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Hannah’s story

Four-year-old Hannah had just arrived at preschool. She usually first went to the painting table, but today the children she plays with were in the sandpit. She stood at the door uncertainly for a few minutes. An early childhood staff member came up to her and asked her what she would like to do. Hannah said she did not know.

The staff member knew Hannah usually liked the art table and said: "I know you like the art table and you like to play with your friends, but today they are not in the same place. Would you like to do a painting first or play with your friends?" Hannah seemed unsure and shrugged her shoulders, and the staff member said "You could do some painting and then play with your friends later, or you could ask one of the others if they would like to paint a picture with you." Hannah then told the staff member she would play with her friends in the sandpit.

Adults can help children make decisions by encouraging them to look for different ways to solve problems, and providing some helpful suggestions.

The foundations for making wise decisions

Our lives are full of small decisions—what to wear, what to have for breakfast and what to take to work or an early childhood service. These small decisions make up who we are and how we spend our time. Later there will be big decisions, such as who to live with or whether to try smoking, and these decisions strongly affect our lives.

The foundations for wise decision making come from the early years; parents and carers are children’s first teachers. Parents and carers hope their children will learn to make wise decisions for the big issues as well as for the small ones. From infancy, it is important for children to have opportunities to make decisions on their own. This will help develop their sense of self, confidence, self-esteem, and lead to positive mental health and wellbeing. This topic is about how you can help children learn the skills and attitudes for decision making throughout life.

Decision-making skills develop through the earliest relationships infants have with their carers.

How can parents and carers support children to make decisions?

Being loving and responsive
When parents and carers are warm, loving and respond to babies’ and young children’s needs and communications, young children are able to focus on, and enjoy learning and exploring. When parents and carers are loving, supportive and see things from the child’s point of view, children are better able to learn and develop self-management skills. They are more capable of achieving what they want to do and strengthen their self confidence and emotional wellbeing.

Being predictable
Babies and young children need to be able to predict how people will respond to them and what the world around them is like. Parents and carers can help children make predictions by responding to them consistently. For example, children take comfort in knowing they will get food they like when they are hungry, they will get a caring response when they are distressed and they will be put to sleep when they are tired. Consistent adult behaviour gives children a safe base to explore the world and try new things. If children are unsure who will be there for them or how people will respond to them, it is harder for them to know what to expect and decide what they need to do. For example, if a preschool child does something wrong and is unsure how adults will react, it is harder for the child to decide what to do and whom to tell.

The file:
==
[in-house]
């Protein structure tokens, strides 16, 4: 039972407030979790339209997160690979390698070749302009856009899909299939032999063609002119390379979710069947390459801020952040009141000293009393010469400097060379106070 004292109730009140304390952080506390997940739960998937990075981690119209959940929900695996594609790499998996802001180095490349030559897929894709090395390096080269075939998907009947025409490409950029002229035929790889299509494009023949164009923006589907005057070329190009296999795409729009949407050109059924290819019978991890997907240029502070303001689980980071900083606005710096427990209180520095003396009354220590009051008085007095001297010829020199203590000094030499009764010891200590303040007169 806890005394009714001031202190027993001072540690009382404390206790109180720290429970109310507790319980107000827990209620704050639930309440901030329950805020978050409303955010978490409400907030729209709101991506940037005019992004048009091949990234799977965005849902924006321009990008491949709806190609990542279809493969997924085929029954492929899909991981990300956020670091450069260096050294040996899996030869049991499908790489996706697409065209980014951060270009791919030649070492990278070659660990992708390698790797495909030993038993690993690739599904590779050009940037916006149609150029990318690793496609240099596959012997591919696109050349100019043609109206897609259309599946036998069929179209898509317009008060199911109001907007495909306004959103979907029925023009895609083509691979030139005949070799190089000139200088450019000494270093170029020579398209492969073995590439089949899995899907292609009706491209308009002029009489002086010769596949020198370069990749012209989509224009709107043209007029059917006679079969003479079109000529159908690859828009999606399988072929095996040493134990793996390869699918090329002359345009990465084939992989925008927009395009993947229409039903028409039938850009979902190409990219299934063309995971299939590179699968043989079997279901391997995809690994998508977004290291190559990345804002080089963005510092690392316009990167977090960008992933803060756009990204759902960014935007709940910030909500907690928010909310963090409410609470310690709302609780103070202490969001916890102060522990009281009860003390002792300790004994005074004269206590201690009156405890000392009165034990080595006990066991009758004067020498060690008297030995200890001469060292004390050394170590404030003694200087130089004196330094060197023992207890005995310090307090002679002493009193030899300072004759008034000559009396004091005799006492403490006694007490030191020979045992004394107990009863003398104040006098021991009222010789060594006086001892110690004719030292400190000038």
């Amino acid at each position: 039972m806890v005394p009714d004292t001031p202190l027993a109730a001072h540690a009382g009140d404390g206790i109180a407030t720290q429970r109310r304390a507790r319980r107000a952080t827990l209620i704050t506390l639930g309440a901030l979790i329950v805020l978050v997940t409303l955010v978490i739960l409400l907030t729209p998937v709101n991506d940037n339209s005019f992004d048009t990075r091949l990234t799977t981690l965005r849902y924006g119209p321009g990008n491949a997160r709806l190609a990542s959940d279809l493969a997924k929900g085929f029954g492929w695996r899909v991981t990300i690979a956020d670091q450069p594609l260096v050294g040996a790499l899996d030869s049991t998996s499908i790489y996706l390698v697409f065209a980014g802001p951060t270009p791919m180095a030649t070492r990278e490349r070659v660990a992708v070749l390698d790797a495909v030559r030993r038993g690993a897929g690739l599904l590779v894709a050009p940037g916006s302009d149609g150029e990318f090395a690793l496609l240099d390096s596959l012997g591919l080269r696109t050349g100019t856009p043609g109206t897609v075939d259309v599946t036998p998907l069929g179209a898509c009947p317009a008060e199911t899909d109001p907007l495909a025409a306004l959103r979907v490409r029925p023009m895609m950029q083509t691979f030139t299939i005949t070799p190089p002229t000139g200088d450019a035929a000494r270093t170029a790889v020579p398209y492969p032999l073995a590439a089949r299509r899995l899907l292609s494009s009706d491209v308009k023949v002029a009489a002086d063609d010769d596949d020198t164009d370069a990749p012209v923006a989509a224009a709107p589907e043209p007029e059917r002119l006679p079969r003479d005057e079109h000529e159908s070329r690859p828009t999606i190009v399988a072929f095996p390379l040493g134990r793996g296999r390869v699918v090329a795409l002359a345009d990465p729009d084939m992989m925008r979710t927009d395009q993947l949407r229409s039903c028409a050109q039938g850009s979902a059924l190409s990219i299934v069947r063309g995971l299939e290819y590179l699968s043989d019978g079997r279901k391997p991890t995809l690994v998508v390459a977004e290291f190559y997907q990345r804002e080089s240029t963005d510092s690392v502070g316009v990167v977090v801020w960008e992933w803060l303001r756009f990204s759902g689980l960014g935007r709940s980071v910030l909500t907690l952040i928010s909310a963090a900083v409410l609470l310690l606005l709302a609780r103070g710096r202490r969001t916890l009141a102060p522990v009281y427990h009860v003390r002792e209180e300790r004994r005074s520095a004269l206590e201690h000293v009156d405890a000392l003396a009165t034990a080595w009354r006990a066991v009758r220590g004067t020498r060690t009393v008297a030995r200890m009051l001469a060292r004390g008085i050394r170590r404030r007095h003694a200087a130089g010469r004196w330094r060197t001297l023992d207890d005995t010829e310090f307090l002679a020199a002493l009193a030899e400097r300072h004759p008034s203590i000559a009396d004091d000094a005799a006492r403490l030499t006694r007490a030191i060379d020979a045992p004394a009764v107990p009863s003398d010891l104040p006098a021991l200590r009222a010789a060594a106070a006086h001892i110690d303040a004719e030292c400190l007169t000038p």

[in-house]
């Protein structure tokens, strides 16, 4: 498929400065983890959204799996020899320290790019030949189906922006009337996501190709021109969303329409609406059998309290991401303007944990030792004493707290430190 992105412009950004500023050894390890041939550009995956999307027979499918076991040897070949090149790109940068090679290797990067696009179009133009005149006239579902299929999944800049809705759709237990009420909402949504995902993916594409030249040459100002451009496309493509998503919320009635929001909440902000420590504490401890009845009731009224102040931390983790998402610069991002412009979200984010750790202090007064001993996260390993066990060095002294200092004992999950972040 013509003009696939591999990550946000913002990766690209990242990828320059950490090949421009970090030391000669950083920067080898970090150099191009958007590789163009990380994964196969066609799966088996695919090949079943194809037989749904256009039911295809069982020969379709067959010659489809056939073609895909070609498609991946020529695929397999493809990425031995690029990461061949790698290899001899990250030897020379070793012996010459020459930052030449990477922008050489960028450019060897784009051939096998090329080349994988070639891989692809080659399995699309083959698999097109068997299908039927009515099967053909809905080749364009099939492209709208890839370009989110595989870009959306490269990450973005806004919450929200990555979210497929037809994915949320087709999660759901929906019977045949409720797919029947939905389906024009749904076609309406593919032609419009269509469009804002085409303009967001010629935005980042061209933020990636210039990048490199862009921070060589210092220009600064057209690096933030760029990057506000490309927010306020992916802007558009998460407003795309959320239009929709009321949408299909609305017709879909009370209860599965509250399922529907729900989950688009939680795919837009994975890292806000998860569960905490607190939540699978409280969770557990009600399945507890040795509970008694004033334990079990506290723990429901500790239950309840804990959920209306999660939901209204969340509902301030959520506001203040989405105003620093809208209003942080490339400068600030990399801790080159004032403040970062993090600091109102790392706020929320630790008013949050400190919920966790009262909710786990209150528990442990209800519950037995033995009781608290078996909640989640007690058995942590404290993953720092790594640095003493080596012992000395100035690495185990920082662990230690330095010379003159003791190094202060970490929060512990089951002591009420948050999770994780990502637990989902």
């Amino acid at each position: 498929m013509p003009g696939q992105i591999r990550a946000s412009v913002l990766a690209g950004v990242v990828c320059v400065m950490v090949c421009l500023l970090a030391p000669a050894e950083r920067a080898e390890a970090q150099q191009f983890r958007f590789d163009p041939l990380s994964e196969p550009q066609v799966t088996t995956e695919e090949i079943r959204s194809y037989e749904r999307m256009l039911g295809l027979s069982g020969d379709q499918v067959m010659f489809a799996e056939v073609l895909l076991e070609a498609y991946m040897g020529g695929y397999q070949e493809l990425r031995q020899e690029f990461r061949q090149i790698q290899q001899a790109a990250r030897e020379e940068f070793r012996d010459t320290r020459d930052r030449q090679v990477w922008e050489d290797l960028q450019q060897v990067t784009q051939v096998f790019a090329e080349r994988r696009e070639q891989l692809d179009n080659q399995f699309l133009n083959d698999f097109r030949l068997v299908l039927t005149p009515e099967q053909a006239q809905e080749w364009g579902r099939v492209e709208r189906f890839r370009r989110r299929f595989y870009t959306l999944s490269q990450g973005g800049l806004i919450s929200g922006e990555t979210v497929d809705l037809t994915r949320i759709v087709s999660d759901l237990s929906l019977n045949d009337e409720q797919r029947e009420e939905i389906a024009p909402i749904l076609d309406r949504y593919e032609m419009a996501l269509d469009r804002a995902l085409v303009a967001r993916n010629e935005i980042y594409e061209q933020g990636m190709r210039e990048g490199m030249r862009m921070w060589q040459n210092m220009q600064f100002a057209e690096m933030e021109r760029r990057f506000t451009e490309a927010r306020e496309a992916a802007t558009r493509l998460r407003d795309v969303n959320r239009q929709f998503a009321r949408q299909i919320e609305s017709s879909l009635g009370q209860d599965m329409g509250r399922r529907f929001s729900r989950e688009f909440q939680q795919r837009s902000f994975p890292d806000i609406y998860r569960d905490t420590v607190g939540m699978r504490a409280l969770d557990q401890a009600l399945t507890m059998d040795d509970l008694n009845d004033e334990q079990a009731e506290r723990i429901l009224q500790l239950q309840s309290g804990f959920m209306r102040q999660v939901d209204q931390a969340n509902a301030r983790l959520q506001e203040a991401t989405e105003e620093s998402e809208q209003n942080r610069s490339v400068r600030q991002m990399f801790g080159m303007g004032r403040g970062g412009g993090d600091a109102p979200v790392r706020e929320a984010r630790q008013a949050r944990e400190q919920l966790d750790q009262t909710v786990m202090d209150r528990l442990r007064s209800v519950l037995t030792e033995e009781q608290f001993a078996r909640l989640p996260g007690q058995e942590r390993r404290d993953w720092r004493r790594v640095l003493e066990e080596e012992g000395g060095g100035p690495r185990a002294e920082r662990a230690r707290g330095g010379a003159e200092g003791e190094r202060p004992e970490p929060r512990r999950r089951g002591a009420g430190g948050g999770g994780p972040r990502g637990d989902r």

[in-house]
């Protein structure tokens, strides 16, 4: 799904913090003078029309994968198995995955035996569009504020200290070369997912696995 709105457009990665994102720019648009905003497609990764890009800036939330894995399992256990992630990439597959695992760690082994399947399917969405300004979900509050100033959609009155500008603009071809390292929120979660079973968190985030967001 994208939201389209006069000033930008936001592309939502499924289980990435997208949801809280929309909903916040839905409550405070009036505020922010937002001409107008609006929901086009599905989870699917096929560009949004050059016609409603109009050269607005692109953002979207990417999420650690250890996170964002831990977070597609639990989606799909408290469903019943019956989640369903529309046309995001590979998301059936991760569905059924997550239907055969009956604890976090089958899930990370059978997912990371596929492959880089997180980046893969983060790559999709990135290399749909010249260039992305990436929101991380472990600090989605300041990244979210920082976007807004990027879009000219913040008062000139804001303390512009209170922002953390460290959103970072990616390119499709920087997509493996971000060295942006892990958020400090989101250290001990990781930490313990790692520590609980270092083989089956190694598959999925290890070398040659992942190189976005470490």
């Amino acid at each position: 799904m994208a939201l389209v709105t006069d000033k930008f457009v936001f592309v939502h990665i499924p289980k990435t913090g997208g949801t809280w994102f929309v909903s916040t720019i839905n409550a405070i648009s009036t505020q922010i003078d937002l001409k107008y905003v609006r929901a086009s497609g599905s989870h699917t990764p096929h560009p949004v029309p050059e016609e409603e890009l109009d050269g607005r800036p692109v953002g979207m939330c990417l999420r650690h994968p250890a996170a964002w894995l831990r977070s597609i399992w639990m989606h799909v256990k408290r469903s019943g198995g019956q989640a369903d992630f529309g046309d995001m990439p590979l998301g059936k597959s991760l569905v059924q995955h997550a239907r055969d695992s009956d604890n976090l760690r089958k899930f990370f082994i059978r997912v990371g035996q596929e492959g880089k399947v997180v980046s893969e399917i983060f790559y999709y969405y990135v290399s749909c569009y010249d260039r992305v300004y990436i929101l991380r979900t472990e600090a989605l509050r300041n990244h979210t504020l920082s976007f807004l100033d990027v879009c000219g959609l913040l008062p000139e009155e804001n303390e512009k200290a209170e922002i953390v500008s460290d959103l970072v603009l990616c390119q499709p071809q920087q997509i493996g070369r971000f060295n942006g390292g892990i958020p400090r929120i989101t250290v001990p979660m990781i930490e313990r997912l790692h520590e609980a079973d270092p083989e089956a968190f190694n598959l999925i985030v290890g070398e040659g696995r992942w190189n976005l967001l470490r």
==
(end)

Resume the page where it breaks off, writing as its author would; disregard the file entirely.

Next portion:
Using words
Words help children learn how to think. Talking to children as you make decisions provides them with important tools for developing their understanding, decision-making and language skills. Even before a baby understands words, adults can use words to make the world more predictable and help children make sense of what is happening for them. It is good for parents and carers to tell a baby what is going to happen when they pick them up, put them down, bath them and feed them. Parents can also talk to babies and toddlers about why they are doing things, and why they make the choices they do, from: "I am putting your milk in the fridge to keep it cold"; to "We will go to the shop after we pick up Sophia from school so we don’t keep her waiting." When speaking to young children, it is helpful to keep sentences short and language simple and age-appropriate.

Loving touch is especially important from birth. Touch helps reduce stress, has a positive effect on growth and brain development, and helps children develop the skills they need to make decisions. Loving touch involves holding babies and young children gently, stroking them, massaging them and giving them lots of cuddles every day. Babies who are held more cry less than those who are not. Loving touch reduces stress and improves immunity. Babies and toddlers learn through touch, for example, when toddlers touch everything while exploring.

"Besides [loving touch] being able to calm our jitters and lift our spirits, the right kind of touch regularly enough early in life can improve cognitive development, brain development, bodily health throughout life ..."1

1Diamond, A., & Amso, D. (2008). Contributions of neuroscience to our understanding of cognitive development. Current directions in psychological science, 17(2), 136–141.